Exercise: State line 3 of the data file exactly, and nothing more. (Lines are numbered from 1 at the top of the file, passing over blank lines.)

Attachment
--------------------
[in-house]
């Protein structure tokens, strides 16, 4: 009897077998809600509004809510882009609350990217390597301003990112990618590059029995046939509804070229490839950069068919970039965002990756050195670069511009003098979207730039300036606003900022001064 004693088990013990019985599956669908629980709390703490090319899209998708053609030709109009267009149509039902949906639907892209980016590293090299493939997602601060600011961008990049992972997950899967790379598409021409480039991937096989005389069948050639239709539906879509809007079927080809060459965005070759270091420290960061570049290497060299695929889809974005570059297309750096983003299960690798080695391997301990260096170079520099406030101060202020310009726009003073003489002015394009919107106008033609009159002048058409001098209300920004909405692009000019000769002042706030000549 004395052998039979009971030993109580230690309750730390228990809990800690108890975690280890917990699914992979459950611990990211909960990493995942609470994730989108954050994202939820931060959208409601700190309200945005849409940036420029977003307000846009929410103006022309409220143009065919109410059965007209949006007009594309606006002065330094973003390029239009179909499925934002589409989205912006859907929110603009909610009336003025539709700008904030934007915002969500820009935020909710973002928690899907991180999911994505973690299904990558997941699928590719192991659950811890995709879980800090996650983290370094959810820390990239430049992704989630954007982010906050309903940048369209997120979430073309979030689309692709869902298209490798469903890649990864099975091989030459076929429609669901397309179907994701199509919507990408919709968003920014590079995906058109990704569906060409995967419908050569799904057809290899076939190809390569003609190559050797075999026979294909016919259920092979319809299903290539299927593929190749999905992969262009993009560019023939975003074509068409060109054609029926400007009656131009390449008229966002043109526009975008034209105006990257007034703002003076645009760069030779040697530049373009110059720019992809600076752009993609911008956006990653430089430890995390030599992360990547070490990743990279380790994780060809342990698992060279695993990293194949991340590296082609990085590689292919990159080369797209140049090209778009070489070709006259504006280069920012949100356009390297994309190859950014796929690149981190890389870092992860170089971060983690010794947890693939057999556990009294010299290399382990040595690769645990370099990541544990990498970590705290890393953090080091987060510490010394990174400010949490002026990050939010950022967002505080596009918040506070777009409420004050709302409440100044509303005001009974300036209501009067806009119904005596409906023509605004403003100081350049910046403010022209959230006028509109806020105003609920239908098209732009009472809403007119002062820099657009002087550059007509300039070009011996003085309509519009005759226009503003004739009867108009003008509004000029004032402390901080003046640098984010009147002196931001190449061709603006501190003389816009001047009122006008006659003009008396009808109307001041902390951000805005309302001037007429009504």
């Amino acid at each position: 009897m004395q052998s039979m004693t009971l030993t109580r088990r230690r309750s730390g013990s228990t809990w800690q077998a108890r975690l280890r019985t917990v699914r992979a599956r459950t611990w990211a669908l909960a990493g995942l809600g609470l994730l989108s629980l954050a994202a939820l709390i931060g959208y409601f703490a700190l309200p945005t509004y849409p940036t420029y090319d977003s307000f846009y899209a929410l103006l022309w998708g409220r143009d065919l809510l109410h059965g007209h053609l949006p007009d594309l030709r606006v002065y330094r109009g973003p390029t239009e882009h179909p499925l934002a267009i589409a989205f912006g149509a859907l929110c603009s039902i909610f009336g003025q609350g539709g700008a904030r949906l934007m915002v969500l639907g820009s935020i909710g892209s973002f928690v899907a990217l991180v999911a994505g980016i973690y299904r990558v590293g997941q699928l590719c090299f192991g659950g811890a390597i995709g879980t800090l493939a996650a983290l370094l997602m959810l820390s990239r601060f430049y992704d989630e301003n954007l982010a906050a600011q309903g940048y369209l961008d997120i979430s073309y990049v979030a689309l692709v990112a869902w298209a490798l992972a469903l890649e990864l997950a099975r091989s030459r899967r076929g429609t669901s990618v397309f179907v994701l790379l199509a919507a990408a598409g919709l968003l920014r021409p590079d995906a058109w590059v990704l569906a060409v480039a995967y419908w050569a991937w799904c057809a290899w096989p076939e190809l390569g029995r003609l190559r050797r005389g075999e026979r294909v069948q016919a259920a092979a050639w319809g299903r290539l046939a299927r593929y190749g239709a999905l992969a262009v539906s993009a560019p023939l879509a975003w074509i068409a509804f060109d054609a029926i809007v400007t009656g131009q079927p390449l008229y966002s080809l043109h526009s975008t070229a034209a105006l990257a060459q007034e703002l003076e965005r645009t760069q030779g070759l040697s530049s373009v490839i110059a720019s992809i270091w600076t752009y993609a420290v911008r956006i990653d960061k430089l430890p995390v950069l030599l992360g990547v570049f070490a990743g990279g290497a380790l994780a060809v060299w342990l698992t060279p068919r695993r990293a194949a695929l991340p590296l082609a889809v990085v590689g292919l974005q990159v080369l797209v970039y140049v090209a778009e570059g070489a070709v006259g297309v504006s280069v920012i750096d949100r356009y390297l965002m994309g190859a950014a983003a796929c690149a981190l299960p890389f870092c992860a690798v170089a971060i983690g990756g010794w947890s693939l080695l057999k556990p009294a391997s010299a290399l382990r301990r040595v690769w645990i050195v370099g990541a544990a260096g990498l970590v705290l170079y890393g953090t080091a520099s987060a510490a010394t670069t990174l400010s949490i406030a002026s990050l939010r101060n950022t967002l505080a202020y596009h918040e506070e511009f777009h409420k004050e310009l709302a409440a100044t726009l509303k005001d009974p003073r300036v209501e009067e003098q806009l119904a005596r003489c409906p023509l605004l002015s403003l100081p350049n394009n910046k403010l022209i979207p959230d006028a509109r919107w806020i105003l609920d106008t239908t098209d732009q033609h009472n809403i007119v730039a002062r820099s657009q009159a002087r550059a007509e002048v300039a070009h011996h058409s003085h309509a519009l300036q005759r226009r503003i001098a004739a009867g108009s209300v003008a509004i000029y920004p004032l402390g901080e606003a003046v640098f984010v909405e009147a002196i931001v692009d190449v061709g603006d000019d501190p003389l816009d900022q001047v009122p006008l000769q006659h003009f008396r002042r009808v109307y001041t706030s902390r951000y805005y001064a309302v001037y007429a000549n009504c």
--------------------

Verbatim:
């Amino acid at each position: 009897m004395q052998s039979m004693t009971l030993t109580r088990r230690r309750s730390g013990s228990t809990w800690q077998a108890r975690l280890r019985t917990v699914r992979a599956r459950t611990w990211a669908l909960a990493g995942l809600g609470l994730l989108s629980l954050a994202a939820l709390i931060g959208y409601f703490a700190l309200p945005t509004y849409p940036t420029y090319d977003s307000f846009y899209a929410l103006l022309w998708g409220r143009d065919l809510l109410h059965g007209h053609l949006p007009d594309l030709r606006v002065y330094r109009g973003p390029t239009e882009h179909p499925l934002a267009i589409a989205f912006g149509a859907l929110c603009s039902i909610f009336g003025q609350g539709g700008a904030r949906l934007m915002v969500l639907g820009s935020i909710g892209s973002f928690v899907a990217l991180v999911a994505g980016i973690y299904r990558v590293g997941q699928l590719c090299f192991g659950g811890a390597i995709g879980t800090l493939a996650a983290l370094l997602m959810l820390s990239r601060f430049y992704d989630e301003n954007l982010a906050a600011q309903g940048y369209l961008d997120i979430s073309y990049v979030a689309l692709v990112a869902w298209a490798l992972a469903l890649e990864l997950a099975r091989s030459r899967r076929g429609t669901s990618v397309f179907v994701l790379l199509a919507a990408a598409g919709l968003l920014r021409p590079d995906a058109w590059v990704l569906a060409v480039a995967y419908w050569a991937w799904c057809a290899w096989p076939e190809l390569g029995r003609l190559r050797r005389g075999e026979r294909v069948q016919a259920a092979a050639w319809g299903r290539l046939a299927r593929y190749g239709a999905l992969a262009v539906s993009a560019p023939l879509a975003w074509i068409a509804f060109d054609a029926i809007v400007t009656g131009q079927p390449l008229y966002s080809l043109h526009s975008t070229a034209a105006l990257a060459q007034e703002l003076e965005r645009t760069q030779g070759l040697s530049s373009v490839i110059a720019s992809i270091w600076t752009y993609a420290v911008r956006i990653d960061k430089l430890p995390v950069l030599l992360g990547v570049f070490a990743g990279g290497a380790l994780a060809v060299w342990l698992t060279p068919r695993r990293a194949a695929l991340p590296l082609a889809v990085v590689g292919l974005q990159v080369l797209v970039y140049v090209a778009e570059g070489a070709v006259g297309v504006s280069v920012i750096d949100r356009y390297l965002m994309g190859a950014a983003a796929c690149a981190l299960p890389f870092c992860a690798v170089a971060i983690g990756g010794w947890s693939l080695l057999k556990p009294a391997s010299a290399l382990r301990r040595v690769w645990i050195v370099g990541a544990a260096g990498l970590v705290l170079y890393g953090t080091a520099s987060a510490a010394t670069t990174l400010s949490i406030a002026s990050l939010r101060n950022t967002l505080a202020y596009h918040e506070e511009f777009h409420k004050e310009l709302a409440a100044t726009l509303k005001d009974p003073r300036v209501e009067e003098q806009l119904a005596r003489c409906p023509l605004l002015s403003l100081p350049n394009n910046k403010l022209i979207p959230d006028a509109r919107w806020i105003l609920d106008t239908t098209d732009q033609h009472n809403i007119v730039a002062r820099s657009q009159a002087r550059a007509e002048v300039a070009h011996h058409s003085h309509a519009l300036q005759r226009r503003i001098a004739a009867g108009s209300v003008a509004i000029y920004p004032l402390g901080e606003a003046v640098f984010v909405e009147a002196i931001v692009d190449v061709g603006d000019d501190p003389l816009d900022q001047v009122p006008l000769q006659h003009f008396r002042r009808v109307y001041t706030s902390r951000y805005y001064a309302v001037y007429a000549n009504c």